4 June 2018

Sierra Leone: Health Partners Call for a Tobacco-Free Sierra Leone

On World No Tobacco Day, the Ministry of Health and Sanitation joined WHO and partners in calling for a halt to the tobacco epidemic, asking communities, businesses, health workers and individuals to take a pledge to end tobacco use in Sierra Leone.

They noted that globally tobacco kills more than 7 million people each year, and is a leading but preventable risk factor for heart disease and cancer.

According to a release from the World Health Organization, the day was commemorated at a symposium and health fair at the National Stadium, as well as outreach in schools. The event highlighted the many health impacts of tobacco use, and the particular damage it causes to cardiovascular health.

The organisers stated that evidence shows that as many as half of all tobacco users (including people who smoke cigarettes, chew or sniff tobacco and use shisha) will die prematurely from tobacco-related causes, while tobacco was linked to 1 in 10 heart disease deaths.

Speaking at the event, Deputy Minister of Health and Sanitation, Dr. Anthony Sandi, pledged that the ministry would continue to lead efforts to advance anti-tobacco policy and legislation, and help deliver robust awareness programmes. "We are committed to implementing effective interventions that support prevention and control efforts. For the public, media and community leaders, we ask you to join us in raising awareness on the harmful health impacts of tobacco, especially among our youth," he added.

'Common forms of tobacco use include smoking of cigarettes, cigars and pipes, chewing and sniffing tobacco ('snuff') and use of shisha. All such forms, as well as exposure to secondhand smoke, are linked to significantly increased risks of cardiovascular disease, cancers, infertility, complications in pregnancy (when pregnant women are exposed) and other serious health conditions,' the release states.

The World Health Organization estimates that exposure to secondhand smoke (by those who are in proximity to smokers, whether indoors or outdoors) causes around 900,000 premature deaths globally each year. Close to one third of these are among children.

"We are pleased to be supporting the Government in advancing tobacco control in Sierra Leone, and together with health partners, strongly advocate for a rapid uptake of anti-tobacco law and policy that will protect the public from its devastating health harms," said Janet Kayita, Officer in Charge at WHO Sierra Leone. "No one should get sick or die because of tobacco, and action to reduce consumption of this product is critical for ensuring a healthier future for Sierra Leone."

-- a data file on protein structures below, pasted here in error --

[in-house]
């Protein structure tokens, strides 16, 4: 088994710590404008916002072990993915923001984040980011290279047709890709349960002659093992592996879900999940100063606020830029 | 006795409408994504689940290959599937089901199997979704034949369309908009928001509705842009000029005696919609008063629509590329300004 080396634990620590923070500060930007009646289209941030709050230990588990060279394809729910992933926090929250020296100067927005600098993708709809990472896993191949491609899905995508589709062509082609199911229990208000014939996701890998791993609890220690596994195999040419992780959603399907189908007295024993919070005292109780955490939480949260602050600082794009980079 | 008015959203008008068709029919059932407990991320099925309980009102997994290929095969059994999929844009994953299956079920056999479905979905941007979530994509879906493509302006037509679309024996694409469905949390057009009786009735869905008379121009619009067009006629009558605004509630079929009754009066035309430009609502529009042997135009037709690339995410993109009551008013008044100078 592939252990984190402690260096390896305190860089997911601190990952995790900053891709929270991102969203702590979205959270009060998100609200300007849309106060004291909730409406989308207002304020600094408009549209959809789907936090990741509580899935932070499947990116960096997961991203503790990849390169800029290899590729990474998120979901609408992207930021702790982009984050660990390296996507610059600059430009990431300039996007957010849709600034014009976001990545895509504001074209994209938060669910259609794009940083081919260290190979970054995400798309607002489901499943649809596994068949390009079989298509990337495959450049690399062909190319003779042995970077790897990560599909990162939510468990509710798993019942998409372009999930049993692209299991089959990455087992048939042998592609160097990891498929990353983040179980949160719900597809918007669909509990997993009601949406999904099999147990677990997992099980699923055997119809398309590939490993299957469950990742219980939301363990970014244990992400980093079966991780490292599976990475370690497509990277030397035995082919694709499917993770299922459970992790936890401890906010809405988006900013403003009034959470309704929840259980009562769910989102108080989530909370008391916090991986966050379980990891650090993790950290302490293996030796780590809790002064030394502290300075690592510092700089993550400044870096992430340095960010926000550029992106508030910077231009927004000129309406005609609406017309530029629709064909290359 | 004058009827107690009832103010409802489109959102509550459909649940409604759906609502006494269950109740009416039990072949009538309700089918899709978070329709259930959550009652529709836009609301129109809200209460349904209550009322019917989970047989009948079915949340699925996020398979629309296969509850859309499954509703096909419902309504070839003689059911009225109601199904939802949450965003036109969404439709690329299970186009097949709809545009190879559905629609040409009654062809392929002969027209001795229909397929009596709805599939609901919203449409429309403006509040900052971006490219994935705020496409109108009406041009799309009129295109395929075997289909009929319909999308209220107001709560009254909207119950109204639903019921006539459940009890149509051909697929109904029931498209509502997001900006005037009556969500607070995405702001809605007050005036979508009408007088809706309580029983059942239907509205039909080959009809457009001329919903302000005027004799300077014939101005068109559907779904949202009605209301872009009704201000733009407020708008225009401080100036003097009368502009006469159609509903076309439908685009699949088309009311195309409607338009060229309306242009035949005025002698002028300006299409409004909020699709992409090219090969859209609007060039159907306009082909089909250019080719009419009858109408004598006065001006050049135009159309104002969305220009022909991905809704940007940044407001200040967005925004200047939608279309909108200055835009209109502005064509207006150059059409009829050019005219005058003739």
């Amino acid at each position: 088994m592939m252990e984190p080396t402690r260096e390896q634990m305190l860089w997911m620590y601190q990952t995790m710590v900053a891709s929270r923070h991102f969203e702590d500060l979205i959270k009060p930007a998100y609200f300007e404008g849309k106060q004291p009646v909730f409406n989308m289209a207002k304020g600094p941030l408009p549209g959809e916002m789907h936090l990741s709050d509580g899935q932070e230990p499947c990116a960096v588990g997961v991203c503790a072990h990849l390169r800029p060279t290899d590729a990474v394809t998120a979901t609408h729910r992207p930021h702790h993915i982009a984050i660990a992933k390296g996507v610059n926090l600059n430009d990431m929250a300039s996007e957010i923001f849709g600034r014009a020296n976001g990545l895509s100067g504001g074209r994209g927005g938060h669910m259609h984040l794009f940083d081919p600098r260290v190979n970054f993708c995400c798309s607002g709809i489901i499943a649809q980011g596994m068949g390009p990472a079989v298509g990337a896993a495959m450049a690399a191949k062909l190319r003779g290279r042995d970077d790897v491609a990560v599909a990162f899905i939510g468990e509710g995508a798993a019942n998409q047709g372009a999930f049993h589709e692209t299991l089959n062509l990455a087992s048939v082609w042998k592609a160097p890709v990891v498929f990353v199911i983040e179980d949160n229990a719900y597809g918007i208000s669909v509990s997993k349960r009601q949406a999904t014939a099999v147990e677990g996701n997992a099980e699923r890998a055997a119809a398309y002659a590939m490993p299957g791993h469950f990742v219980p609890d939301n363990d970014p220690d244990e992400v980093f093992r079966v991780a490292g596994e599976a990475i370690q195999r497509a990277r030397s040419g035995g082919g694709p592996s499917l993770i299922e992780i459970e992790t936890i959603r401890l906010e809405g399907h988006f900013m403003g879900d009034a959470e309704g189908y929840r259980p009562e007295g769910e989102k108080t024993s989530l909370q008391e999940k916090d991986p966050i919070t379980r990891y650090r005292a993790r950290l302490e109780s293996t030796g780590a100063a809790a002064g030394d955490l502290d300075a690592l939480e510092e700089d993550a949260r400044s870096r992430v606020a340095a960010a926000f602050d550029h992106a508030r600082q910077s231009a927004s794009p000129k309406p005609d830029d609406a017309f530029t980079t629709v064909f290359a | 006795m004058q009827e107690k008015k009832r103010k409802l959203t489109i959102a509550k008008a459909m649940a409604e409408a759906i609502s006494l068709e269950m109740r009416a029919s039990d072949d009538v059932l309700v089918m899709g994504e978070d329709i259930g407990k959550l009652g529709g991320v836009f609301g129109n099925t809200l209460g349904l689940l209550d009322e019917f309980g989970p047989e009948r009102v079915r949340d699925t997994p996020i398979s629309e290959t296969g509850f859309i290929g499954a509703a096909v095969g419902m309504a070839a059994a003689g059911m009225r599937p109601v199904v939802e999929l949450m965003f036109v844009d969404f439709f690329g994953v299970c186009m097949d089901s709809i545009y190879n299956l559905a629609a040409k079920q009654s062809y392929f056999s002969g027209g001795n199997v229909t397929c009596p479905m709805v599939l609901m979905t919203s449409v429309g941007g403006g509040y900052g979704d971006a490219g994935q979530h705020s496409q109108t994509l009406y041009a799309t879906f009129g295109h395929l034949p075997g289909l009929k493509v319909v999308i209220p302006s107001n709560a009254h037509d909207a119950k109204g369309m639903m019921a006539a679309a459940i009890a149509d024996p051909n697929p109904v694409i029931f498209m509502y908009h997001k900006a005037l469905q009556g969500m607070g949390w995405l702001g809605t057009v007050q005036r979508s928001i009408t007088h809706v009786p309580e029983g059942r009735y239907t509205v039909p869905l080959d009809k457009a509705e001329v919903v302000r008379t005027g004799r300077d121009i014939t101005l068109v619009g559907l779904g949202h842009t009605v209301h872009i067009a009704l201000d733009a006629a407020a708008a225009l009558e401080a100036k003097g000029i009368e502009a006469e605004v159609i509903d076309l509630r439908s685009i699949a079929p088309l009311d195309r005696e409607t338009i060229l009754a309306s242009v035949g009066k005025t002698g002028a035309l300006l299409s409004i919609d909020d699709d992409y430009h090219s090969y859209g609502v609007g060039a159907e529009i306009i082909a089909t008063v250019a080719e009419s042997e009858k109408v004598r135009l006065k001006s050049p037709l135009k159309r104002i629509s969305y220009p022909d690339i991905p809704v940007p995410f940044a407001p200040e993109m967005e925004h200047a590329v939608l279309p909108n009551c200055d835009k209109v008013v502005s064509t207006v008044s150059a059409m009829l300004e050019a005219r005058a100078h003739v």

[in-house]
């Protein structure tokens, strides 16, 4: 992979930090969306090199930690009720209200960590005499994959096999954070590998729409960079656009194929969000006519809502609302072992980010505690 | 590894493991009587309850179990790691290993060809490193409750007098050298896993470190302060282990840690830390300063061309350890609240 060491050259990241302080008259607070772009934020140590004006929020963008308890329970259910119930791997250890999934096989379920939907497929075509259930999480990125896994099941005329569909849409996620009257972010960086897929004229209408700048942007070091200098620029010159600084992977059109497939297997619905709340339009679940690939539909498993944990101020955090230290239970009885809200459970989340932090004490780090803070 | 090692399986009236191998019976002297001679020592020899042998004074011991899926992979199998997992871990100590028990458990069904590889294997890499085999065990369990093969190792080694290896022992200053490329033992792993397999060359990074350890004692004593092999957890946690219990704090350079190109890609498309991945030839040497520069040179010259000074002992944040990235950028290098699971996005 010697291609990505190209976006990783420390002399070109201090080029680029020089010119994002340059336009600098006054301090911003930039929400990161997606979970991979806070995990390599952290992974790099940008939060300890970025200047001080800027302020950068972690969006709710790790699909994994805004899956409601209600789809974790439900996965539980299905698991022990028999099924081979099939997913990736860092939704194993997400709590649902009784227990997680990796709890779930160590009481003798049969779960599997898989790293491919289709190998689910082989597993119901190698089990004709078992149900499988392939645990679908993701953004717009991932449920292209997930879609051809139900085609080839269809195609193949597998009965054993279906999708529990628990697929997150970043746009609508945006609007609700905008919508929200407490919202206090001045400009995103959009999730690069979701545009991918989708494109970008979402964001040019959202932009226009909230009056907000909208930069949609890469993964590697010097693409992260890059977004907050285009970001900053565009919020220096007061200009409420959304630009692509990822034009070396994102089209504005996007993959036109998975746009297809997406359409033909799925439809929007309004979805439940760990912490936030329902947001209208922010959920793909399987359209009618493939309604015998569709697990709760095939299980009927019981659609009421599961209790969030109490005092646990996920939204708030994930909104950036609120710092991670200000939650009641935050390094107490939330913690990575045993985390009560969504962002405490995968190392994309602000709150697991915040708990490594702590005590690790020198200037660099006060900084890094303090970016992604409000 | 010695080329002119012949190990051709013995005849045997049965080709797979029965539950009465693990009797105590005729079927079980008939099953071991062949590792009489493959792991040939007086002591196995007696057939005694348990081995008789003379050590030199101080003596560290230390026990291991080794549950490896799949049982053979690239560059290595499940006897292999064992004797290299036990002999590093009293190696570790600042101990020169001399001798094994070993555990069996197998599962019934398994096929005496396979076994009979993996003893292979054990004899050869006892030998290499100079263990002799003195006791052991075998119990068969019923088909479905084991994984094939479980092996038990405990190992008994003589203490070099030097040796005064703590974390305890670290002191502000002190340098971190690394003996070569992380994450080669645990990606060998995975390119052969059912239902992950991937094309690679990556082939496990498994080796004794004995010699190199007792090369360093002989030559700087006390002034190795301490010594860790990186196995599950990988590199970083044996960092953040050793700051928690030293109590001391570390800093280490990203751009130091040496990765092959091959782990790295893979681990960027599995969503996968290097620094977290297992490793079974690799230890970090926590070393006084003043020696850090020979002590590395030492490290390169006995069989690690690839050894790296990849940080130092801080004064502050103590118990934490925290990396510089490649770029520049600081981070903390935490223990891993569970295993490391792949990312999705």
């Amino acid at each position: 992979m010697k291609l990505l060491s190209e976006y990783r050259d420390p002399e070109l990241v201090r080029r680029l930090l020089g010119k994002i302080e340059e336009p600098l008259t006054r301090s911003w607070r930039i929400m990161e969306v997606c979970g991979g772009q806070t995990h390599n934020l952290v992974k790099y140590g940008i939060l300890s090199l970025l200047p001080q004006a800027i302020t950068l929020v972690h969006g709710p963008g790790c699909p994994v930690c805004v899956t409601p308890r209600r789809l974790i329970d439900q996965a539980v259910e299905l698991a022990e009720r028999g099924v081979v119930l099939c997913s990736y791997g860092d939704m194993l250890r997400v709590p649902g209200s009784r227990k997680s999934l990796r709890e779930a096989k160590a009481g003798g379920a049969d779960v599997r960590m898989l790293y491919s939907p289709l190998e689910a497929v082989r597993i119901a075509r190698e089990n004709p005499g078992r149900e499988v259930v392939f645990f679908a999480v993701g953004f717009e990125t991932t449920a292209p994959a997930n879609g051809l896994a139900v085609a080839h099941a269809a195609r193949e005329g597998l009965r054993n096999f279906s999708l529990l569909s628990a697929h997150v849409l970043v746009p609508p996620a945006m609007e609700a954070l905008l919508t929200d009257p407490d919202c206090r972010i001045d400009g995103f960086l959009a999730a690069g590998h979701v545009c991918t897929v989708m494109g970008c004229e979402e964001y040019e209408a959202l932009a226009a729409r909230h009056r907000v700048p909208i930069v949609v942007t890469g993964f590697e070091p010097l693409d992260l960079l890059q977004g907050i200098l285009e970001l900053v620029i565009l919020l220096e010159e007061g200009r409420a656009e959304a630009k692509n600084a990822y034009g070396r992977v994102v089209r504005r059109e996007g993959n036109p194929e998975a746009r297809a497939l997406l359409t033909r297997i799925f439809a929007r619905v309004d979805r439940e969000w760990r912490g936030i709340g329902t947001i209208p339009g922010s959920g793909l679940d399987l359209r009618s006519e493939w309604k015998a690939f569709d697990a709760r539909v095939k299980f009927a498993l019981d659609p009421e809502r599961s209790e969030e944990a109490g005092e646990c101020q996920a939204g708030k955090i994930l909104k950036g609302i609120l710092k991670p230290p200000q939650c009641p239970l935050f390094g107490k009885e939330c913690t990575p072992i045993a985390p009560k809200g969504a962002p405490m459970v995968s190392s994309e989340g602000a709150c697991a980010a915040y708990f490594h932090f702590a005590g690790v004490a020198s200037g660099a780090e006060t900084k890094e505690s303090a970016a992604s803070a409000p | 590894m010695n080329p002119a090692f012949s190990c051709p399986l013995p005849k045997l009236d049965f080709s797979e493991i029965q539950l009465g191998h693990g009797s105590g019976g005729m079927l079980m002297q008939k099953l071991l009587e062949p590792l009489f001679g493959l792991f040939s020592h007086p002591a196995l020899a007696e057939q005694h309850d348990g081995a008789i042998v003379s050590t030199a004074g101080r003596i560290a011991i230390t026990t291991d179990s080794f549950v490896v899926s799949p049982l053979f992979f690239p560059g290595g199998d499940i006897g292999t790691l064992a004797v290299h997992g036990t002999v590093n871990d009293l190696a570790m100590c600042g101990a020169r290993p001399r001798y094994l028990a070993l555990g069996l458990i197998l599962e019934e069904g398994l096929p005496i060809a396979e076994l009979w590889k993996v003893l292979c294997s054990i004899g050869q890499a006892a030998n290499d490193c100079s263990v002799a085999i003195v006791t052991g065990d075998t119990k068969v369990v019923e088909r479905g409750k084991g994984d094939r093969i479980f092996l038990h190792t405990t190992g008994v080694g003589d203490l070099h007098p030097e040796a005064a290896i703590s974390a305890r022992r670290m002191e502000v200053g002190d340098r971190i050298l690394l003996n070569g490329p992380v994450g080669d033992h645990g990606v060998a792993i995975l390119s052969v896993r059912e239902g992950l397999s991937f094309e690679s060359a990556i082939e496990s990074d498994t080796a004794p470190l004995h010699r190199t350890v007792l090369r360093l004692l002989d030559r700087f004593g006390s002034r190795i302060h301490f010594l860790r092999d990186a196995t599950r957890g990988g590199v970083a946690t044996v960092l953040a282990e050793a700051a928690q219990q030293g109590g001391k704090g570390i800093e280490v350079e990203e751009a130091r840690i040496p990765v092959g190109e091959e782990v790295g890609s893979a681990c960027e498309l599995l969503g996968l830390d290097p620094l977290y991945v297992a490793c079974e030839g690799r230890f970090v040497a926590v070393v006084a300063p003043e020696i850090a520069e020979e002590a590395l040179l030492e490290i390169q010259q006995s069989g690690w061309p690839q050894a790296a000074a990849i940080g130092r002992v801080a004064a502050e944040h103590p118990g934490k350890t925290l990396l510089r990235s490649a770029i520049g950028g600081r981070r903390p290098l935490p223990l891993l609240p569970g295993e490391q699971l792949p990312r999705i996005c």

Currently, the Ministry of Health and Sanitation is leading the development of a draft Tobacco Control Bill relating to the consumption, marketing and sale of tobacco products. Once passed, this Bill, which draws on evidence from countries that have implemented effective tobacco control measures worldwide, would provide landmark protection against tobacco's major health, social and environmental harms.

Dr. Santigie Sesay, the Ministry's new Director for Non-communicable Diseases and Mental Health acknowledged the strong partnerships that had made the No Tobacco symposium and health fair possible, and commended the youth who were helping raise awareness on the dangers of tobacco use among their peers. "Tobacco breaks hearts and affects almost every aspect of the body, and I hope we can all pledge to do our part to achieve a tobacco-free Sierra Leone," he said.

During the health fair, which was coordinated by the Ministry of Health and Sanitation, the Medical Missionary Association of Sierra Leone, the NGO Forut and medical and pharmacy students, over 150 people were engaged on tobacco use, participated in blood pressure screenings and fitness tests, received medical counselling and referrals, and for those currently using tobacco, got practical advice on cessation.

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